In machine learning, while building a predictive model for some classification or regression task we always split the data set into two different parts that is training and testing. The training part is used to train the machine learning model whereas the testing part is used for predictions by the model. These predictions are then evaluated using different evaluation methods.

But do you think if you are getting an 85% test accuracy you will get the same performance of the model on production data? Does it guarantee the same results? The answer to this question is No we cannot expect the same accuracy. We can just get close to it but not the same. Therefore we need a method that can tell us that this is the range of accuracy that we can expect when we will use the model in production.

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This is where K-Fold cross-validation comes into the picture that helps us to give us an estimate of the model performance on unseen data. Often this method is used to give stakeholders an estimate of accuracy or the performance of the model when it will put in production.

Through this article, we will see what exactly is K-fold cross-validation, how it works, and then we will implement it on a data set to check the estimation of accuracy which we can expect on unseen data. For this experiment, we are using the Pima Indian Diabetes data set that can be downloaded from the Kaggle website.

**What we will learn from this article?**

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- What is K-Fold Cross Validation?
- What are the steps to be followed while doing K- Fold Cross-validation?
- How to implement it on a data set to get an estimate of the accuracy?

**What is K-Fold Cross Validation?**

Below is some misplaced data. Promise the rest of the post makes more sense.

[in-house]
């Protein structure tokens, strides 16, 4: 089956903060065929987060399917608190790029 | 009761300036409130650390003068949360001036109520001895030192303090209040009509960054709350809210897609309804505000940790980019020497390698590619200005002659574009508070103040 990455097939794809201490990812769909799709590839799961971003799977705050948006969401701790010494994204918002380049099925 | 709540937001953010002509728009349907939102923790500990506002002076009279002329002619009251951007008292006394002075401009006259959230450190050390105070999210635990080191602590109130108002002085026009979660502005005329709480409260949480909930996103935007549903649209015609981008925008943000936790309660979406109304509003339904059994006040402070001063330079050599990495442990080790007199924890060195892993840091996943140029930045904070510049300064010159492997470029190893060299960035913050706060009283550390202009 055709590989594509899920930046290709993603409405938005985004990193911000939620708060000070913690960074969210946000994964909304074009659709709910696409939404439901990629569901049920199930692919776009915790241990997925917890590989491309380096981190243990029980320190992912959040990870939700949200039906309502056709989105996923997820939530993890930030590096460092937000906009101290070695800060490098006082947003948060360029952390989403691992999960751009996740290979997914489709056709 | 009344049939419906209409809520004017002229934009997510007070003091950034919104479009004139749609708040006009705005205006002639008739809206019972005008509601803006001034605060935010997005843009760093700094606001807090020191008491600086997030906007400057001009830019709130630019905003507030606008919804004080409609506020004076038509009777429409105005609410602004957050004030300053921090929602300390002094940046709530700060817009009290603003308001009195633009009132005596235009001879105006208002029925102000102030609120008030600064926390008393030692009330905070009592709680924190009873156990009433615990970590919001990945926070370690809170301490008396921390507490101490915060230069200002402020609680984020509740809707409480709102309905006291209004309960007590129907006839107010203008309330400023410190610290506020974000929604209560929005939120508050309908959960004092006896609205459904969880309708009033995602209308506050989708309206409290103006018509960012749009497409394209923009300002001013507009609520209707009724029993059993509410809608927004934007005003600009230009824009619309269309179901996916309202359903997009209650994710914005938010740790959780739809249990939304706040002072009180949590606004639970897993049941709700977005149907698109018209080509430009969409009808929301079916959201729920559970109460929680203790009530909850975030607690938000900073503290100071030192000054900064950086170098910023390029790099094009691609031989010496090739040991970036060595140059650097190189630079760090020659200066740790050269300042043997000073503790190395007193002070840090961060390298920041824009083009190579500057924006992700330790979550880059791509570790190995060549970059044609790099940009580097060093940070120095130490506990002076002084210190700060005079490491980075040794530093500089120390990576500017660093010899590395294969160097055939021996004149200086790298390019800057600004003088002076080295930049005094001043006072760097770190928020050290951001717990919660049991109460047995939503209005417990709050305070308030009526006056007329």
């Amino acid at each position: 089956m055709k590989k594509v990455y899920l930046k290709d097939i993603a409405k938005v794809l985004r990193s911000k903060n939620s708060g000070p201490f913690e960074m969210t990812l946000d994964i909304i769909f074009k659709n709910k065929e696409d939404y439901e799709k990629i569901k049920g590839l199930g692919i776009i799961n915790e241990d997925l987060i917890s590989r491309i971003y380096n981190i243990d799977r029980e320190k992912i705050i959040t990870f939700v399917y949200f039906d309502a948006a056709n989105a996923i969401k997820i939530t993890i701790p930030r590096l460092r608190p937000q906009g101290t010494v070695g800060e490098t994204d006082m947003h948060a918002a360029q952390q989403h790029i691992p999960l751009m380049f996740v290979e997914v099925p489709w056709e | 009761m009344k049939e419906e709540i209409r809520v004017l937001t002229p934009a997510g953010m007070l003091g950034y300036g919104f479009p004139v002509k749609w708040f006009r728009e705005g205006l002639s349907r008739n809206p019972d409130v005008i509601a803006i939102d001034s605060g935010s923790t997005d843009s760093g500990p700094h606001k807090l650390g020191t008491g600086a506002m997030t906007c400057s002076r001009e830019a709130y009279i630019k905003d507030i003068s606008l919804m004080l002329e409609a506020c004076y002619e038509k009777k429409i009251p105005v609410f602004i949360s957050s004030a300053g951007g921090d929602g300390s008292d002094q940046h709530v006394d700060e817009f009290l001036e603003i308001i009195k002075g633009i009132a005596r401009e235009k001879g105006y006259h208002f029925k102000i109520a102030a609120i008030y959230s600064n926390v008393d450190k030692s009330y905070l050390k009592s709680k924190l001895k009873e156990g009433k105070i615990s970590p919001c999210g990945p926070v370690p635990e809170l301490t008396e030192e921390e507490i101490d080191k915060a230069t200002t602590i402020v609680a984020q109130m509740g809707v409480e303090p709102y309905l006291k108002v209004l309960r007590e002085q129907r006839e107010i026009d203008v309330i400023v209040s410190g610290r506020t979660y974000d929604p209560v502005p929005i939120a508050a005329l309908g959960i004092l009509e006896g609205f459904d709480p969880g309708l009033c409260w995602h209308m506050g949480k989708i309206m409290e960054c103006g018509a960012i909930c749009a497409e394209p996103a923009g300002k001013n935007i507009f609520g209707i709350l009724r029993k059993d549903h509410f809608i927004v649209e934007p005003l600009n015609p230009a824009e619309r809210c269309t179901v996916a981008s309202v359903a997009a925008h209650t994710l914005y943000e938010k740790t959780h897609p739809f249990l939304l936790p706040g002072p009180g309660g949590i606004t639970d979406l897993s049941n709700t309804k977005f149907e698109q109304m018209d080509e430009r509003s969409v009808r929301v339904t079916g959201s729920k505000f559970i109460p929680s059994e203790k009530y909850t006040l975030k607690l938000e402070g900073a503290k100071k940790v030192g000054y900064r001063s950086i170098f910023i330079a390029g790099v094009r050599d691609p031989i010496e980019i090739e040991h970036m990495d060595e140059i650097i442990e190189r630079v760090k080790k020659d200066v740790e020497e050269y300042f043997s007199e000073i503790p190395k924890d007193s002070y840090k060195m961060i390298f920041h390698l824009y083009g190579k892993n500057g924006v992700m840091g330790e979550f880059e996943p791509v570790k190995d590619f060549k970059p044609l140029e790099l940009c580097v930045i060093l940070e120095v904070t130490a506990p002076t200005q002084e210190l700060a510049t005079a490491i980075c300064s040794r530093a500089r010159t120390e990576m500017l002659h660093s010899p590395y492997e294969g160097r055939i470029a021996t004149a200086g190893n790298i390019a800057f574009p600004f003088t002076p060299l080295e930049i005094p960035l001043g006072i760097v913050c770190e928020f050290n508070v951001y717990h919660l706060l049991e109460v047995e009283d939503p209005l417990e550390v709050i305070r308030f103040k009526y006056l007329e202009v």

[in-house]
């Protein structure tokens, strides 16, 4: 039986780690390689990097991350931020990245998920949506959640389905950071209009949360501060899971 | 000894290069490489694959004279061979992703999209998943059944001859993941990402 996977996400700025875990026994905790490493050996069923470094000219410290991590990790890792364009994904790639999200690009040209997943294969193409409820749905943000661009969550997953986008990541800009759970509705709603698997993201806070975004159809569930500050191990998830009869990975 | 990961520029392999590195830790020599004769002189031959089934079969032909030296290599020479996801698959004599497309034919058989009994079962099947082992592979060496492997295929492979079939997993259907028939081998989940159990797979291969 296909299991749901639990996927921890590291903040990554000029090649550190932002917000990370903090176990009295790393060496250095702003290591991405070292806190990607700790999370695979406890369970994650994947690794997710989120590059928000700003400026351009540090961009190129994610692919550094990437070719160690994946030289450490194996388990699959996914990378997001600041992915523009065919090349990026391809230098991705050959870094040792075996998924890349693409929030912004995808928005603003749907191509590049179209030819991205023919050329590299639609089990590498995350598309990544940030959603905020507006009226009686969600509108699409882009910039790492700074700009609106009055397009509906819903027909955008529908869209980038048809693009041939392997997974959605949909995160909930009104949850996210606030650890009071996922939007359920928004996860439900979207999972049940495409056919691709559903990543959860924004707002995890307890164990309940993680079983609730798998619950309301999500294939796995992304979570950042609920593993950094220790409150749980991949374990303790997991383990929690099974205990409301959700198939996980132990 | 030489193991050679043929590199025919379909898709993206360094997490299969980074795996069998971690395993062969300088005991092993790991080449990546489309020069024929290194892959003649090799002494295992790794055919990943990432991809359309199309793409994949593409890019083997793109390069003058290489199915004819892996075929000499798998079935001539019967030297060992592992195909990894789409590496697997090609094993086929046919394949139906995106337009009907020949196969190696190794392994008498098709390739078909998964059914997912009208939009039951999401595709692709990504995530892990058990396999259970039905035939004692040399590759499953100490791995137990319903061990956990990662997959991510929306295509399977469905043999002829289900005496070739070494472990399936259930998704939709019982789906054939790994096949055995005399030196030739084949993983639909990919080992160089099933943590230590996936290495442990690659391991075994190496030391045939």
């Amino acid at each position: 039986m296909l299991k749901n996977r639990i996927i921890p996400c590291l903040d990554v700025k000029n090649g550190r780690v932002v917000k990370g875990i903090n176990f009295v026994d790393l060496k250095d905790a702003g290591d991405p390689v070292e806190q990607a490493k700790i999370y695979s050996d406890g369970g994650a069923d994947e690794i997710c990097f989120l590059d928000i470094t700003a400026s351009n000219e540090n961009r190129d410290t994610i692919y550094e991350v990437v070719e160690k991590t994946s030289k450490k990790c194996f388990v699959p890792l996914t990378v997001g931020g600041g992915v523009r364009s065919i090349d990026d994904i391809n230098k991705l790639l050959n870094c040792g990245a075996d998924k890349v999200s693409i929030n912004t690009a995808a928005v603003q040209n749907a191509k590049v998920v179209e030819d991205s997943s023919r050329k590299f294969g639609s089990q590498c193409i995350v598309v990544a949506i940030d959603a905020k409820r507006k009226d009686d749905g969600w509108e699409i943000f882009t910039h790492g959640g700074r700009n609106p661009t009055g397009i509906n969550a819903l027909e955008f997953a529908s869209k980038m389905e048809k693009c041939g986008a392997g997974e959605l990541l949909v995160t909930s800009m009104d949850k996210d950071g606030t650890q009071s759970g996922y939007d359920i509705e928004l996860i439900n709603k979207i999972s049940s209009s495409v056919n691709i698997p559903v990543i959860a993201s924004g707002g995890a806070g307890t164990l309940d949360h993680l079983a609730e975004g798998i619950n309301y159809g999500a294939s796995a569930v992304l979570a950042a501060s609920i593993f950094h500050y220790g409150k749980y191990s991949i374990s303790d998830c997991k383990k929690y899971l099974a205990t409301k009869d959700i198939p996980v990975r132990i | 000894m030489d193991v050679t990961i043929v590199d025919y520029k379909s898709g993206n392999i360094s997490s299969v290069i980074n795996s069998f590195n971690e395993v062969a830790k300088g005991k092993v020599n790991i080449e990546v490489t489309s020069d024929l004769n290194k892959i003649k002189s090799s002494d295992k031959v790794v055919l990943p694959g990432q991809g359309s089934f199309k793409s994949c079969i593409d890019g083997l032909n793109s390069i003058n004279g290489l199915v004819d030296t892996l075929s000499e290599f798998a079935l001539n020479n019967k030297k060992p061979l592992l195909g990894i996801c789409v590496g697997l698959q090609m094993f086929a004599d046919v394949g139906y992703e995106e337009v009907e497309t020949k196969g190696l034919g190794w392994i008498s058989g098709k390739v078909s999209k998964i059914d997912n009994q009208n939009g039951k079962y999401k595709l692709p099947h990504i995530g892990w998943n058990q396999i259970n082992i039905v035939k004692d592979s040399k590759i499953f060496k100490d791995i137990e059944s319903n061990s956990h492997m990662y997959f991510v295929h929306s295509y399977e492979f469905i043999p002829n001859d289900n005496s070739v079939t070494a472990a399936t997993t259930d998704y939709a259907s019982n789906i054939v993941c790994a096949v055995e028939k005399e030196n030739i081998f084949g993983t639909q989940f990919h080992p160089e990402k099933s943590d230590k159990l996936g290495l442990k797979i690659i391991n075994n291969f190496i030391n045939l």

It is methods that help a programmer to understand the model estimated accuracy on unseen data or we can say how good the model would be in production. Suppose if we are asked by anyone what would be the accuracy that we can expect when we put this machine learning model in production? To answer this question we can perform K-Fold cross-validation to get an idea of the range of accuracy like 75%-85%. This concludes then when the model would be put in production we can expect this much accuracy on new unseen data points.

This technique creates and validates a model multiple times. This multiple times depends upon us we need to define a value for that. This value is commonly represented as K. If we define it to be 5 then 5 times the model will be validated. Now how to decide the value of K? There is no fixed formula to compute the value of 5 whereas keeping it 10 is a good approach. A random function is used to divide the data into these many folds. Suppose if you have 10 data points in the data set and you have defined K = 5 then 10/5=2, so there would be 2 data points that would be kept for testing for each fold and rest in training.

**What are the steps to be followed while doing K- Fold Cross-validation?**

First, we need to split the data set into K folds then keep the fold data separately. Use all other folds as the single training data set and fit the model on the training set and validate it on the testing data. Keep the validation score and repeat the whole process K times. At last, analyze the scores, take the average and divide that by K.

Let us see the implementation of it. We will first import the libraries and will define random data points. We will then check how training and testing data is transformed.